Summary Heat shock may disrupt oocyte function by increasing the generation of reactive oxygen species (ROS). We evaluated the capacity of the antioxidant melatonin to protect oocytes using two models of oxidative stress - heat shock and the pro-oxidant menadione. Bovine cumulus-oocyte complexes (COC) were exposed in the presence or absence of 1 M melatonin to the following treatments during maturation: 38.5°C, 41°C and 38.5°C+5 M menadione. In the first experiment, COC were matured for 3 h with 5 M CellROX® and analyzed by epifluorescence microscopy to quantify production of ROS. The intensity of ROS was greater for oocytes exposed to heat shock and menadione than for control oocytes. Melatonin reduced ROS intensity for heat-shocked oocytes and oocytes exposed to menadione, but not for control oocytes. In the second experiment, COC were matured for 22 h. After maturation, oocytes were fertilized and the embryos cultured for 7.5 days. The proportion of oocytes that cleaved after fertilization was lower for oocytes exposed to heat shock and menadione than for control oocytes. Melatonin increased cleavage for heat-shocked oocytes and oocytes exposed to menadione, but not for control oocytes. Melatonin tended to increase the developmental competence of embryos from heat-shocked oocytes but not for embryos from oocytes exposed to menadione or from control oocytes. In conclusion, melatonin reduced production of ROS of maturing oocytes and protected oocytes from deleterious effects of both stresses on competence of the oocyte to cleave after coincubation with sperm. These results suggest that excessive production of ROS compromises oocyte function.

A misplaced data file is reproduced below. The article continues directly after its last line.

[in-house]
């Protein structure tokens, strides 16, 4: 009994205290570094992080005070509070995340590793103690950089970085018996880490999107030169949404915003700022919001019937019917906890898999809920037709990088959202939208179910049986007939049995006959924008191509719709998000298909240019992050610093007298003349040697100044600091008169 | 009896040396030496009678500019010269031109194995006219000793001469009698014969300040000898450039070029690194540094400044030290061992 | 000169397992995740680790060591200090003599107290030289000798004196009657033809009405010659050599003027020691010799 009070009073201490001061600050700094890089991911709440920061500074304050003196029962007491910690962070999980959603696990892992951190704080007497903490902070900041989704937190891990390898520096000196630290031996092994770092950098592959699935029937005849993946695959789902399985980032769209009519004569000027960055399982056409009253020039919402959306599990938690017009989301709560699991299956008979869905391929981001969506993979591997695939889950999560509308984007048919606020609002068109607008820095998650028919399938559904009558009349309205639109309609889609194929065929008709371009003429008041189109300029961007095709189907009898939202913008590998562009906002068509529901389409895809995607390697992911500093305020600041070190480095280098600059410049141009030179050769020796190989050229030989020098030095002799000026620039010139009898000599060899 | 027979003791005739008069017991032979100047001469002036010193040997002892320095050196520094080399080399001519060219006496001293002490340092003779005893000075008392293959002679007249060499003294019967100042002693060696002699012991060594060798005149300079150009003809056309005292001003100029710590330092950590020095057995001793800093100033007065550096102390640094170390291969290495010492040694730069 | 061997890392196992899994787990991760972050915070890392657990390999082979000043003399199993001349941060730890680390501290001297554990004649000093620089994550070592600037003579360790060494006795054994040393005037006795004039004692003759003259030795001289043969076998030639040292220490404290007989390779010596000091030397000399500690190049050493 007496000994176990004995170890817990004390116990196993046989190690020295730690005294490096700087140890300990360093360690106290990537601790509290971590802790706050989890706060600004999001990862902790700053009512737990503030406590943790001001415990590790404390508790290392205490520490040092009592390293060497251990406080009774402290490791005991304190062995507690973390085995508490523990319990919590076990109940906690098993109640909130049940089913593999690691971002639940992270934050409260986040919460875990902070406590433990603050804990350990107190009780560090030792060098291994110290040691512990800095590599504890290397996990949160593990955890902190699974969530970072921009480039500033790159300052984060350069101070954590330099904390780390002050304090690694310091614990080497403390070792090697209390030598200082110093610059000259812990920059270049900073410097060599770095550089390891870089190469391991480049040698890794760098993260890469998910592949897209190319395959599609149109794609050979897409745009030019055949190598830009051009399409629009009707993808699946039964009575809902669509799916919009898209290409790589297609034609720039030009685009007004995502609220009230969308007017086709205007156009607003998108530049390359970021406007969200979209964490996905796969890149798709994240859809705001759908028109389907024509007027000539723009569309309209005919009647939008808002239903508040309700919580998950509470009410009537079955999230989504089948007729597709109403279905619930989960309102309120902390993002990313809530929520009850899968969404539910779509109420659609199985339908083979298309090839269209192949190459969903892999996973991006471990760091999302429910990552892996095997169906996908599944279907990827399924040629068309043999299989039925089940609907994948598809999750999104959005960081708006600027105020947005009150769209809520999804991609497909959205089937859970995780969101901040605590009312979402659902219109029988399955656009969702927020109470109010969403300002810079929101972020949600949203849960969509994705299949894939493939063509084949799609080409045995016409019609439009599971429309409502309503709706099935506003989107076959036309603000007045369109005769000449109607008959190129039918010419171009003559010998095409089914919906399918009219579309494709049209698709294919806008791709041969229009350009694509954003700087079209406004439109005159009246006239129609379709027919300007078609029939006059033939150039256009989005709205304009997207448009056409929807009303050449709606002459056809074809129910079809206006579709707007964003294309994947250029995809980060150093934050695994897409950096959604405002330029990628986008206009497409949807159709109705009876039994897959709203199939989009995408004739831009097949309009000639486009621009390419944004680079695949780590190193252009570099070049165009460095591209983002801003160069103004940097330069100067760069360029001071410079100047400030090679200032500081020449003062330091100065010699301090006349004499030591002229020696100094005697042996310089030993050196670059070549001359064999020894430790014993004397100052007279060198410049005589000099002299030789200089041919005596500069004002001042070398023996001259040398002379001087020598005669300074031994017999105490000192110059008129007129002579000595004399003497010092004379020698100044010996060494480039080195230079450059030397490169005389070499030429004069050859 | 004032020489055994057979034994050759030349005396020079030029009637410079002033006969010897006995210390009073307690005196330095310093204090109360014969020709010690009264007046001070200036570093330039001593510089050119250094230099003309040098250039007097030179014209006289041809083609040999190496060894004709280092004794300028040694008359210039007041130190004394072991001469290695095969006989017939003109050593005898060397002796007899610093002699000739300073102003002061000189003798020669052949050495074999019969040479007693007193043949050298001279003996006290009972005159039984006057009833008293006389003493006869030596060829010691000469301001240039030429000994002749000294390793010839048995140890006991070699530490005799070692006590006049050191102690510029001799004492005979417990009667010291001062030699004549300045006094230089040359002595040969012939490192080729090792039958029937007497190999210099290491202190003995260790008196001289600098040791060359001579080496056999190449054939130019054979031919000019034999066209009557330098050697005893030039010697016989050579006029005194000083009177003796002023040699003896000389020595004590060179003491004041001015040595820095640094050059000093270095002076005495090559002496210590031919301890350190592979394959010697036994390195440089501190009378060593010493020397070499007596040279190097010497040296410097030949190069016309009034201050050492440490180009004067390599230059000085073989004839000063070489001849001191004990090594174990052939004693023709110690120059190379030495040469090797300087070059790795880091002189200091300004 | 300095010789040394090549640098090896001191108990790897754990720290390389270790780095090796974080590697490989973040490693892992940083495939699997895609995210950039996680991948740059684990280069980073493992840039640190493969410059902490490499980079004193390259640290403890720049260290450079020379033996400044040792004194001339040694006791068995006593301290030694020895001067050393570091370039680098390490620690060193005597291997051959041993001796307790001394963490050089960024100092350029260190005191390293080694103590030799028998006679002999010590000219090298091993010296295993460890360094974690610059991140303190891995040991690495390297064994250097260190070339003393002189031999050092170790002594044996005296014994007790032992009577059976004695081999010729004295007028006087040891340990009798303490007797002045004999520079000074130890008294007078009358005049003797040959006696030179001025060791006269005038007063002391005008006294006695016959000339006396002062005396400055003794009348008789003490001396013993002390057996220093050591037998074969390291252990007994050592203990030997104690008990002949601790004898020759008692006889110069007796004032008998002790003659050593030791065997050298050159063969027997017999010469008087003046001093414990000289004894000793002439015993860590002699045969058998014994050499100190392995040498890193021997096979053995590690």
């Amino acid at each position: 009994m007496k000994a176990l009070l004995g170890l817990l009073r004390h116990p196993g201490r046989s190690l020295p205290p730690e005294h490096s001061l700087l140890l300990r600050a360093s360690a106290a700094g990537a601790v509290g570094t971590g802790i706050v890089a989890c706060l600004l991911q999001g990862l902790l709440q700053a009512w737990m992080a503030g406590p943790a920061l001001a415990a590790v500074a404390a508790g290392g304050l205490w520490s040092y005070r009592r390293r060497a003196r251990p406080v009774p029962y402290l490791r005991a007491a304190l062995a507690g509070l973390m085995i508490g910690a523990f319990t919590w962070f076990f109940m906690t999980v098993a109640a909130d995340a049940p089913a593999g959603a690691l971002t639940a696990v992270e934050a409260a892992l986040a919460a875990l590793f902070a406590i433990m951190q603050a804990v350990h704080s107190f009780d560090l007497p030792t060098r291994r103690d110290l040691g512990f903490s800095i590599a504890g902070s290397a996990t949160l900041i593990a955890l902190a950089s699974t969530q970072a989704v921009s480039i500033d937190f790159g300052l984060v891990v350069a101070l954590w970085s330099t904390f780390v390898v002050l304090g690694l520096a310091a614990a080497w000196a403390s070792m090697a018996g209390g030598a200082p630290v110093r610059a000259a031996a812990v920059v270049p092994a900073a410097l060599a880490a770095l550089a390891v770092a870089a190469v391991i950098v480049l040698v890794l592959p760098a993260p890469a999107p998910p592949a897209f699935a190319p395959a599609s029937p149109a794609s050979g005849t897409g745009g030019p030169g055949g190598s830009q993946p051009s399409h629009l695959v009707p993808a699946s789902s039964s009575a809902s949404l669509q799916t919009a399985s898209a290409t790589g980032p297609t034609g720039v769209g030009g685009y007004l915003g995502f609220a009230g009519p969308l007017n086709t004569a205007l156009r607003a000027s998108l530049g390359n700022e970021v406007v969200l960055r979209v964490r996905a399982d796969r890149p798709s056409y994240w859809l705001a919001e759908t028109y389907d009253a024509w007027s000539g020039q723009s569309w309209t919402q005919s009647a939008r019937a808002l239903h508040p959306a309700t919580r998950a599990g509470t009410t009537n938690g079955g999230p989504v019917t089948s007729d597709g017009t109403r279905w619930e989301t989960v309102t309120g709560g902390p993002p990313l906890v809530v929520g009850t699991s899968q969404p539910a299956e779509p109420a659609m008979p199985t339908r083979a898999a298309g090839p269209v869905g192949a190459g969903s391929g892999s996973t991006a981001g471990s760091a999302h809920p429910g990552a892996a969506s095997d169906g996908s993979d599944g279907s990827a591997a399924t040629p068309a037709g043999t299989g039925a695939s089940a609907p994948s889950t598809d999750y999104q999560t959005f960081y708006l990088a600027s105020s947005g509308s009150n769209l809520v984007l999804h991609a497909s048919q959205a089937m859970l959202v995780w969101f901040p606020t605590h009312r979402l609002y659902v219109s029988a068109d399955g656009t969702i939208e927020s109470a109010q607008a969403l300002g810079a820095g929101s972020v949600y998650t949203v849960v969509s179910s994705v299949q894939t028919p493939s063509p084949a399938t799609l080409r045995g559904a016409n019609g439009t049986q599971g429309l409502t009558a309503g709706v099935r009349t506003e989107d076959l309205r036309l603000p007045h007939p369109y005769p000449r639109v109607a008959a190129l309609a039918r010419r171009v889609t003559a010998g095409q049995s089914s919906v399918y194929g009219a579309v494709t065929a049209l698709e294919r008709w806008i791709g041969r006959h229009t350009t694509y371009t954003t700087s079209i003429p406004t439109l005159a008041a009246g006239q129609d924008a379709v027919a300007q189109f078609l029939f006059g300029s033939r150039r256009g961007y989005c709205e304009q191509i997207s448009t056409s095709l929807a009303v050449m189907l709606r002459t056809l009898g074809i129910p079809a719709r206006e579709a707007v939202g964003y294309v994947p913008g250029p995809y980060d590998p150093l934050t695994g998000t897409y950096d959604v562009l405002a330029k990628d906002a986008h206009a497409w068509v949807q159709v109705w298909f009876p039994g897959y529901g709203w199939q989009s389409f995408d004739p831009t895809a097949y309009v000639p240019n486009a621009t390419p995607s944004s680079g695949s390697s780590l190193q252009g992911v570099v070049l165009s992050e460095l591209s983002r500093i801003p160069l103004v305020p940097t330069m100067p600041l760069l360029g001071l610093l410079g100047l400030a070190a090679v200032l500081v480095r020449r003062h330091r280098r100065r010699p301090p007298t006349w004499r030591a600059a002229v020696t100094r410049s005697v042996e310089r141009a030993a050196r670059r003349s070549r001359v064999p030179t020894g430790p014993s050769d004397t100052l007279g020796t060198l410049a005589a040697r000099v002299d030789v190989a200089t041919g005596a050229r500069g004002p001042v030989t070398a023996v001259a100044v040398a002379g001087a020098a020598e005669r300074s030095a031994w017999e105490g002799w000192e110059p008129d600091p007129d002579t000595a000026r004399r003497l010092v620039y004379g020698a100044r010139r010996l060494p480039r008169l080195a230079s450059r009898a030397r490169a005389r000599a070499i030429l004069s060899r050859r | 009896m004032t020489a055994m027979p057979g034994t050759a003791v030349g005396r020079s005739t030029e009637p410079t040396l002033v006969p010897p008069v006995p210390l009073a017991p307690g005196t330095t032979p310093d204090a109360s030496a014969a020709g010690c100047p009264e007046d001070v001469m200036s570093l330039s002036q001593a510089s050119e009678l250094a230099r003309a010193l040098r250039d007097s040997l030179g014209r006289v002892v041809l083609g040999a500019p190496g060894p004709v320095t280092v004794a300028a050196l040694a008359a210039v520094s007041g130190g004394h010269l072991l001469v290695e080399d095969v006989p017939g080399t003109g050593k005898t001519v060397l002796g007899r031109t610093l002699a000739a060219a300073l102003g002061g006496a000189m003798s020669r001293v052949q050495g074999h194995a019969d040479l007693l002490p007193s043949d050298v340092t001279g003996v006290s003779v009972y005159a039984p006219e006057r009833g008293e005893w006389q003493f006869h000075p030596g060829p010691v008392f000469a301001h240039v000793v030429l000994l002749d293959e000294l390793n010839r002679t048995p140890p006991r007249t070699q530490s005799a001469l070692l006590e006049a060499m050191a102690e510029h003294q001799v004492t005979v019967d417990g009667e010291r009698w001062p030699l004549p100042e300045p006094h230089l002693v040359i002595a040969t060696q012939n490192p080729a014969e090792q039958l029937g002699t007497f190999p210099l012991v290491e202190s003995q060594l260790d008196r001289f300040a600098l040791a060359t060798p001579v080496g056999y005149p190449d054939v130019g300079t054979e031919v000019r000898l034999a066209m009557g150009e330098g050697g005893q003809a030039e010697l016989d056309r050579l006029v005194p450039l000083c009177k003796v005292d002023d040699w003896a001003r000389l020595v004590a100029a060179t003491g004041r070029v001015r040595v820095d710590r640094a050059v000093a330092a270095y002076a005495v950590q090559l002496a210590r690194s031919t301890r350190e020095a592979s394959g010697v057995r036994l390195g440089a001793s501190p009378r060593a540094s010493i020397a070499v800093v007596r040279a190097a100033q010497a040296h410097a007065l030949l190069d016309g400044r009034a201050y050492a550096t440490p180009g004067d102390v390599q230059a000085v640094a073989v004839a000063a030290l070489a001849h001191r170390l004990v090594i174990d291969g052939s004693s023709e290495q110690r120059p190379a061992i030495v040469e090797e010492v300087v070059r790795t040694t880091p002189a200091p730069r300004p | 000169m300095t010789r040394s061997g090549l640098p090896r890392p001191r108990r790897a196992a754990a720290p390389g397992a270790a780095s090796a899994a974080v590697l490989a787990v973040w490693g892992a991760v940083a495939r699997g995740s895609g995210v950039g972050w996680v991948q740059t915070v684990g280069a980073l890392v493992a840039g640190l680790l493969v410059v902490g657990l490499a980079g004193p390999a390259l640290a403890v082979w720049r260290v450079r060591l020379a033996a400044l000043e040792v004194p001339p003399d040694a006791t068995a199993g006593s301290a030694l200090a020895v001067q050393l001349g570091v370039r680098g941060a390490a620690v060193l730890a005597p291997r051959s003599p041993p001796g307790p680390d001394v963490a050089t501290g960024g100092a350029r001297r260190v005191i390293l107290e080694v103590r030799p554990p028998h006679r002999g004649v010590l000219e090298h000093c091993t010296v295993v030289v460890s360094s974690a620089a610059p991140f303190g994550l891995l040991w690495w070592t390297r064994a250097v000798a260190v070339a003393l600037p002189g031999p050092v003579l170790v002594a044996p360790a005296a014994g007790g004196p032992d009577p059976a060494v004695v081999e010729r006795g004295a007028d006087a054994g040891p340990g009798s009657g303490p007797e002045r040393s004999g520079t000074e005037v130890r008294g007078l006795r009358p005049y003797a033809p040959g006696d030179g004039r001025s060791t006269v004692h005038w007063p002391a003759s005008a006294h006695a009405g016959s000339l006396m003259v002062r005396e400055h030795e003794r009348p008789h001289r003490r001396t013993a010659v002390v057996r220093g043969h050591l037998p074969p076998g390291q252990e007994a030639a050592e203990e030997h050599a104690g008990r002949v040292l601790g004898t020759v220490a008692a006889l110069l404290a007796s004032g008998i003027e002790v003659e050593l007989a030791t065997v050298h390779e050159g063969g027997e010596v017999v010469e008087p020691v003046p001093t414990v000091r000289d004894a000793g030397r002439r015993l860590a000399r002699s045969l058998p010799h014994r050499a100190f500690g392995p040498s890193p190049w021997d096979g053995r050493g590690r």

Bibliographical noteFunding Information:
Financial support. This research was supported by Research Grant Award No. US-4719-14 from BARD (the United States - Israel Binational Agricultural Research and Development Fund) to PJ Hansen and Z Roth, by Fundação de Amparo à Pesquisa do Estado de São Paulo (grant no. 2015/ 20379-0 to Cláudia Lima Verde Leal and PhD scholarship no. 2017/04376-6 to Fernanda Cavallari de Castro) and by funds from the L.E. 'Red' Larson Endowment. The authors thank Florida Beef, Wauchula, Florida, for allowing us to procure ovaries and Eddie Cummings and Dr Paula Tribulo for technical assistance.
© Cambridge University Press 2019.
- Heat shock
- Reactive oxygen species.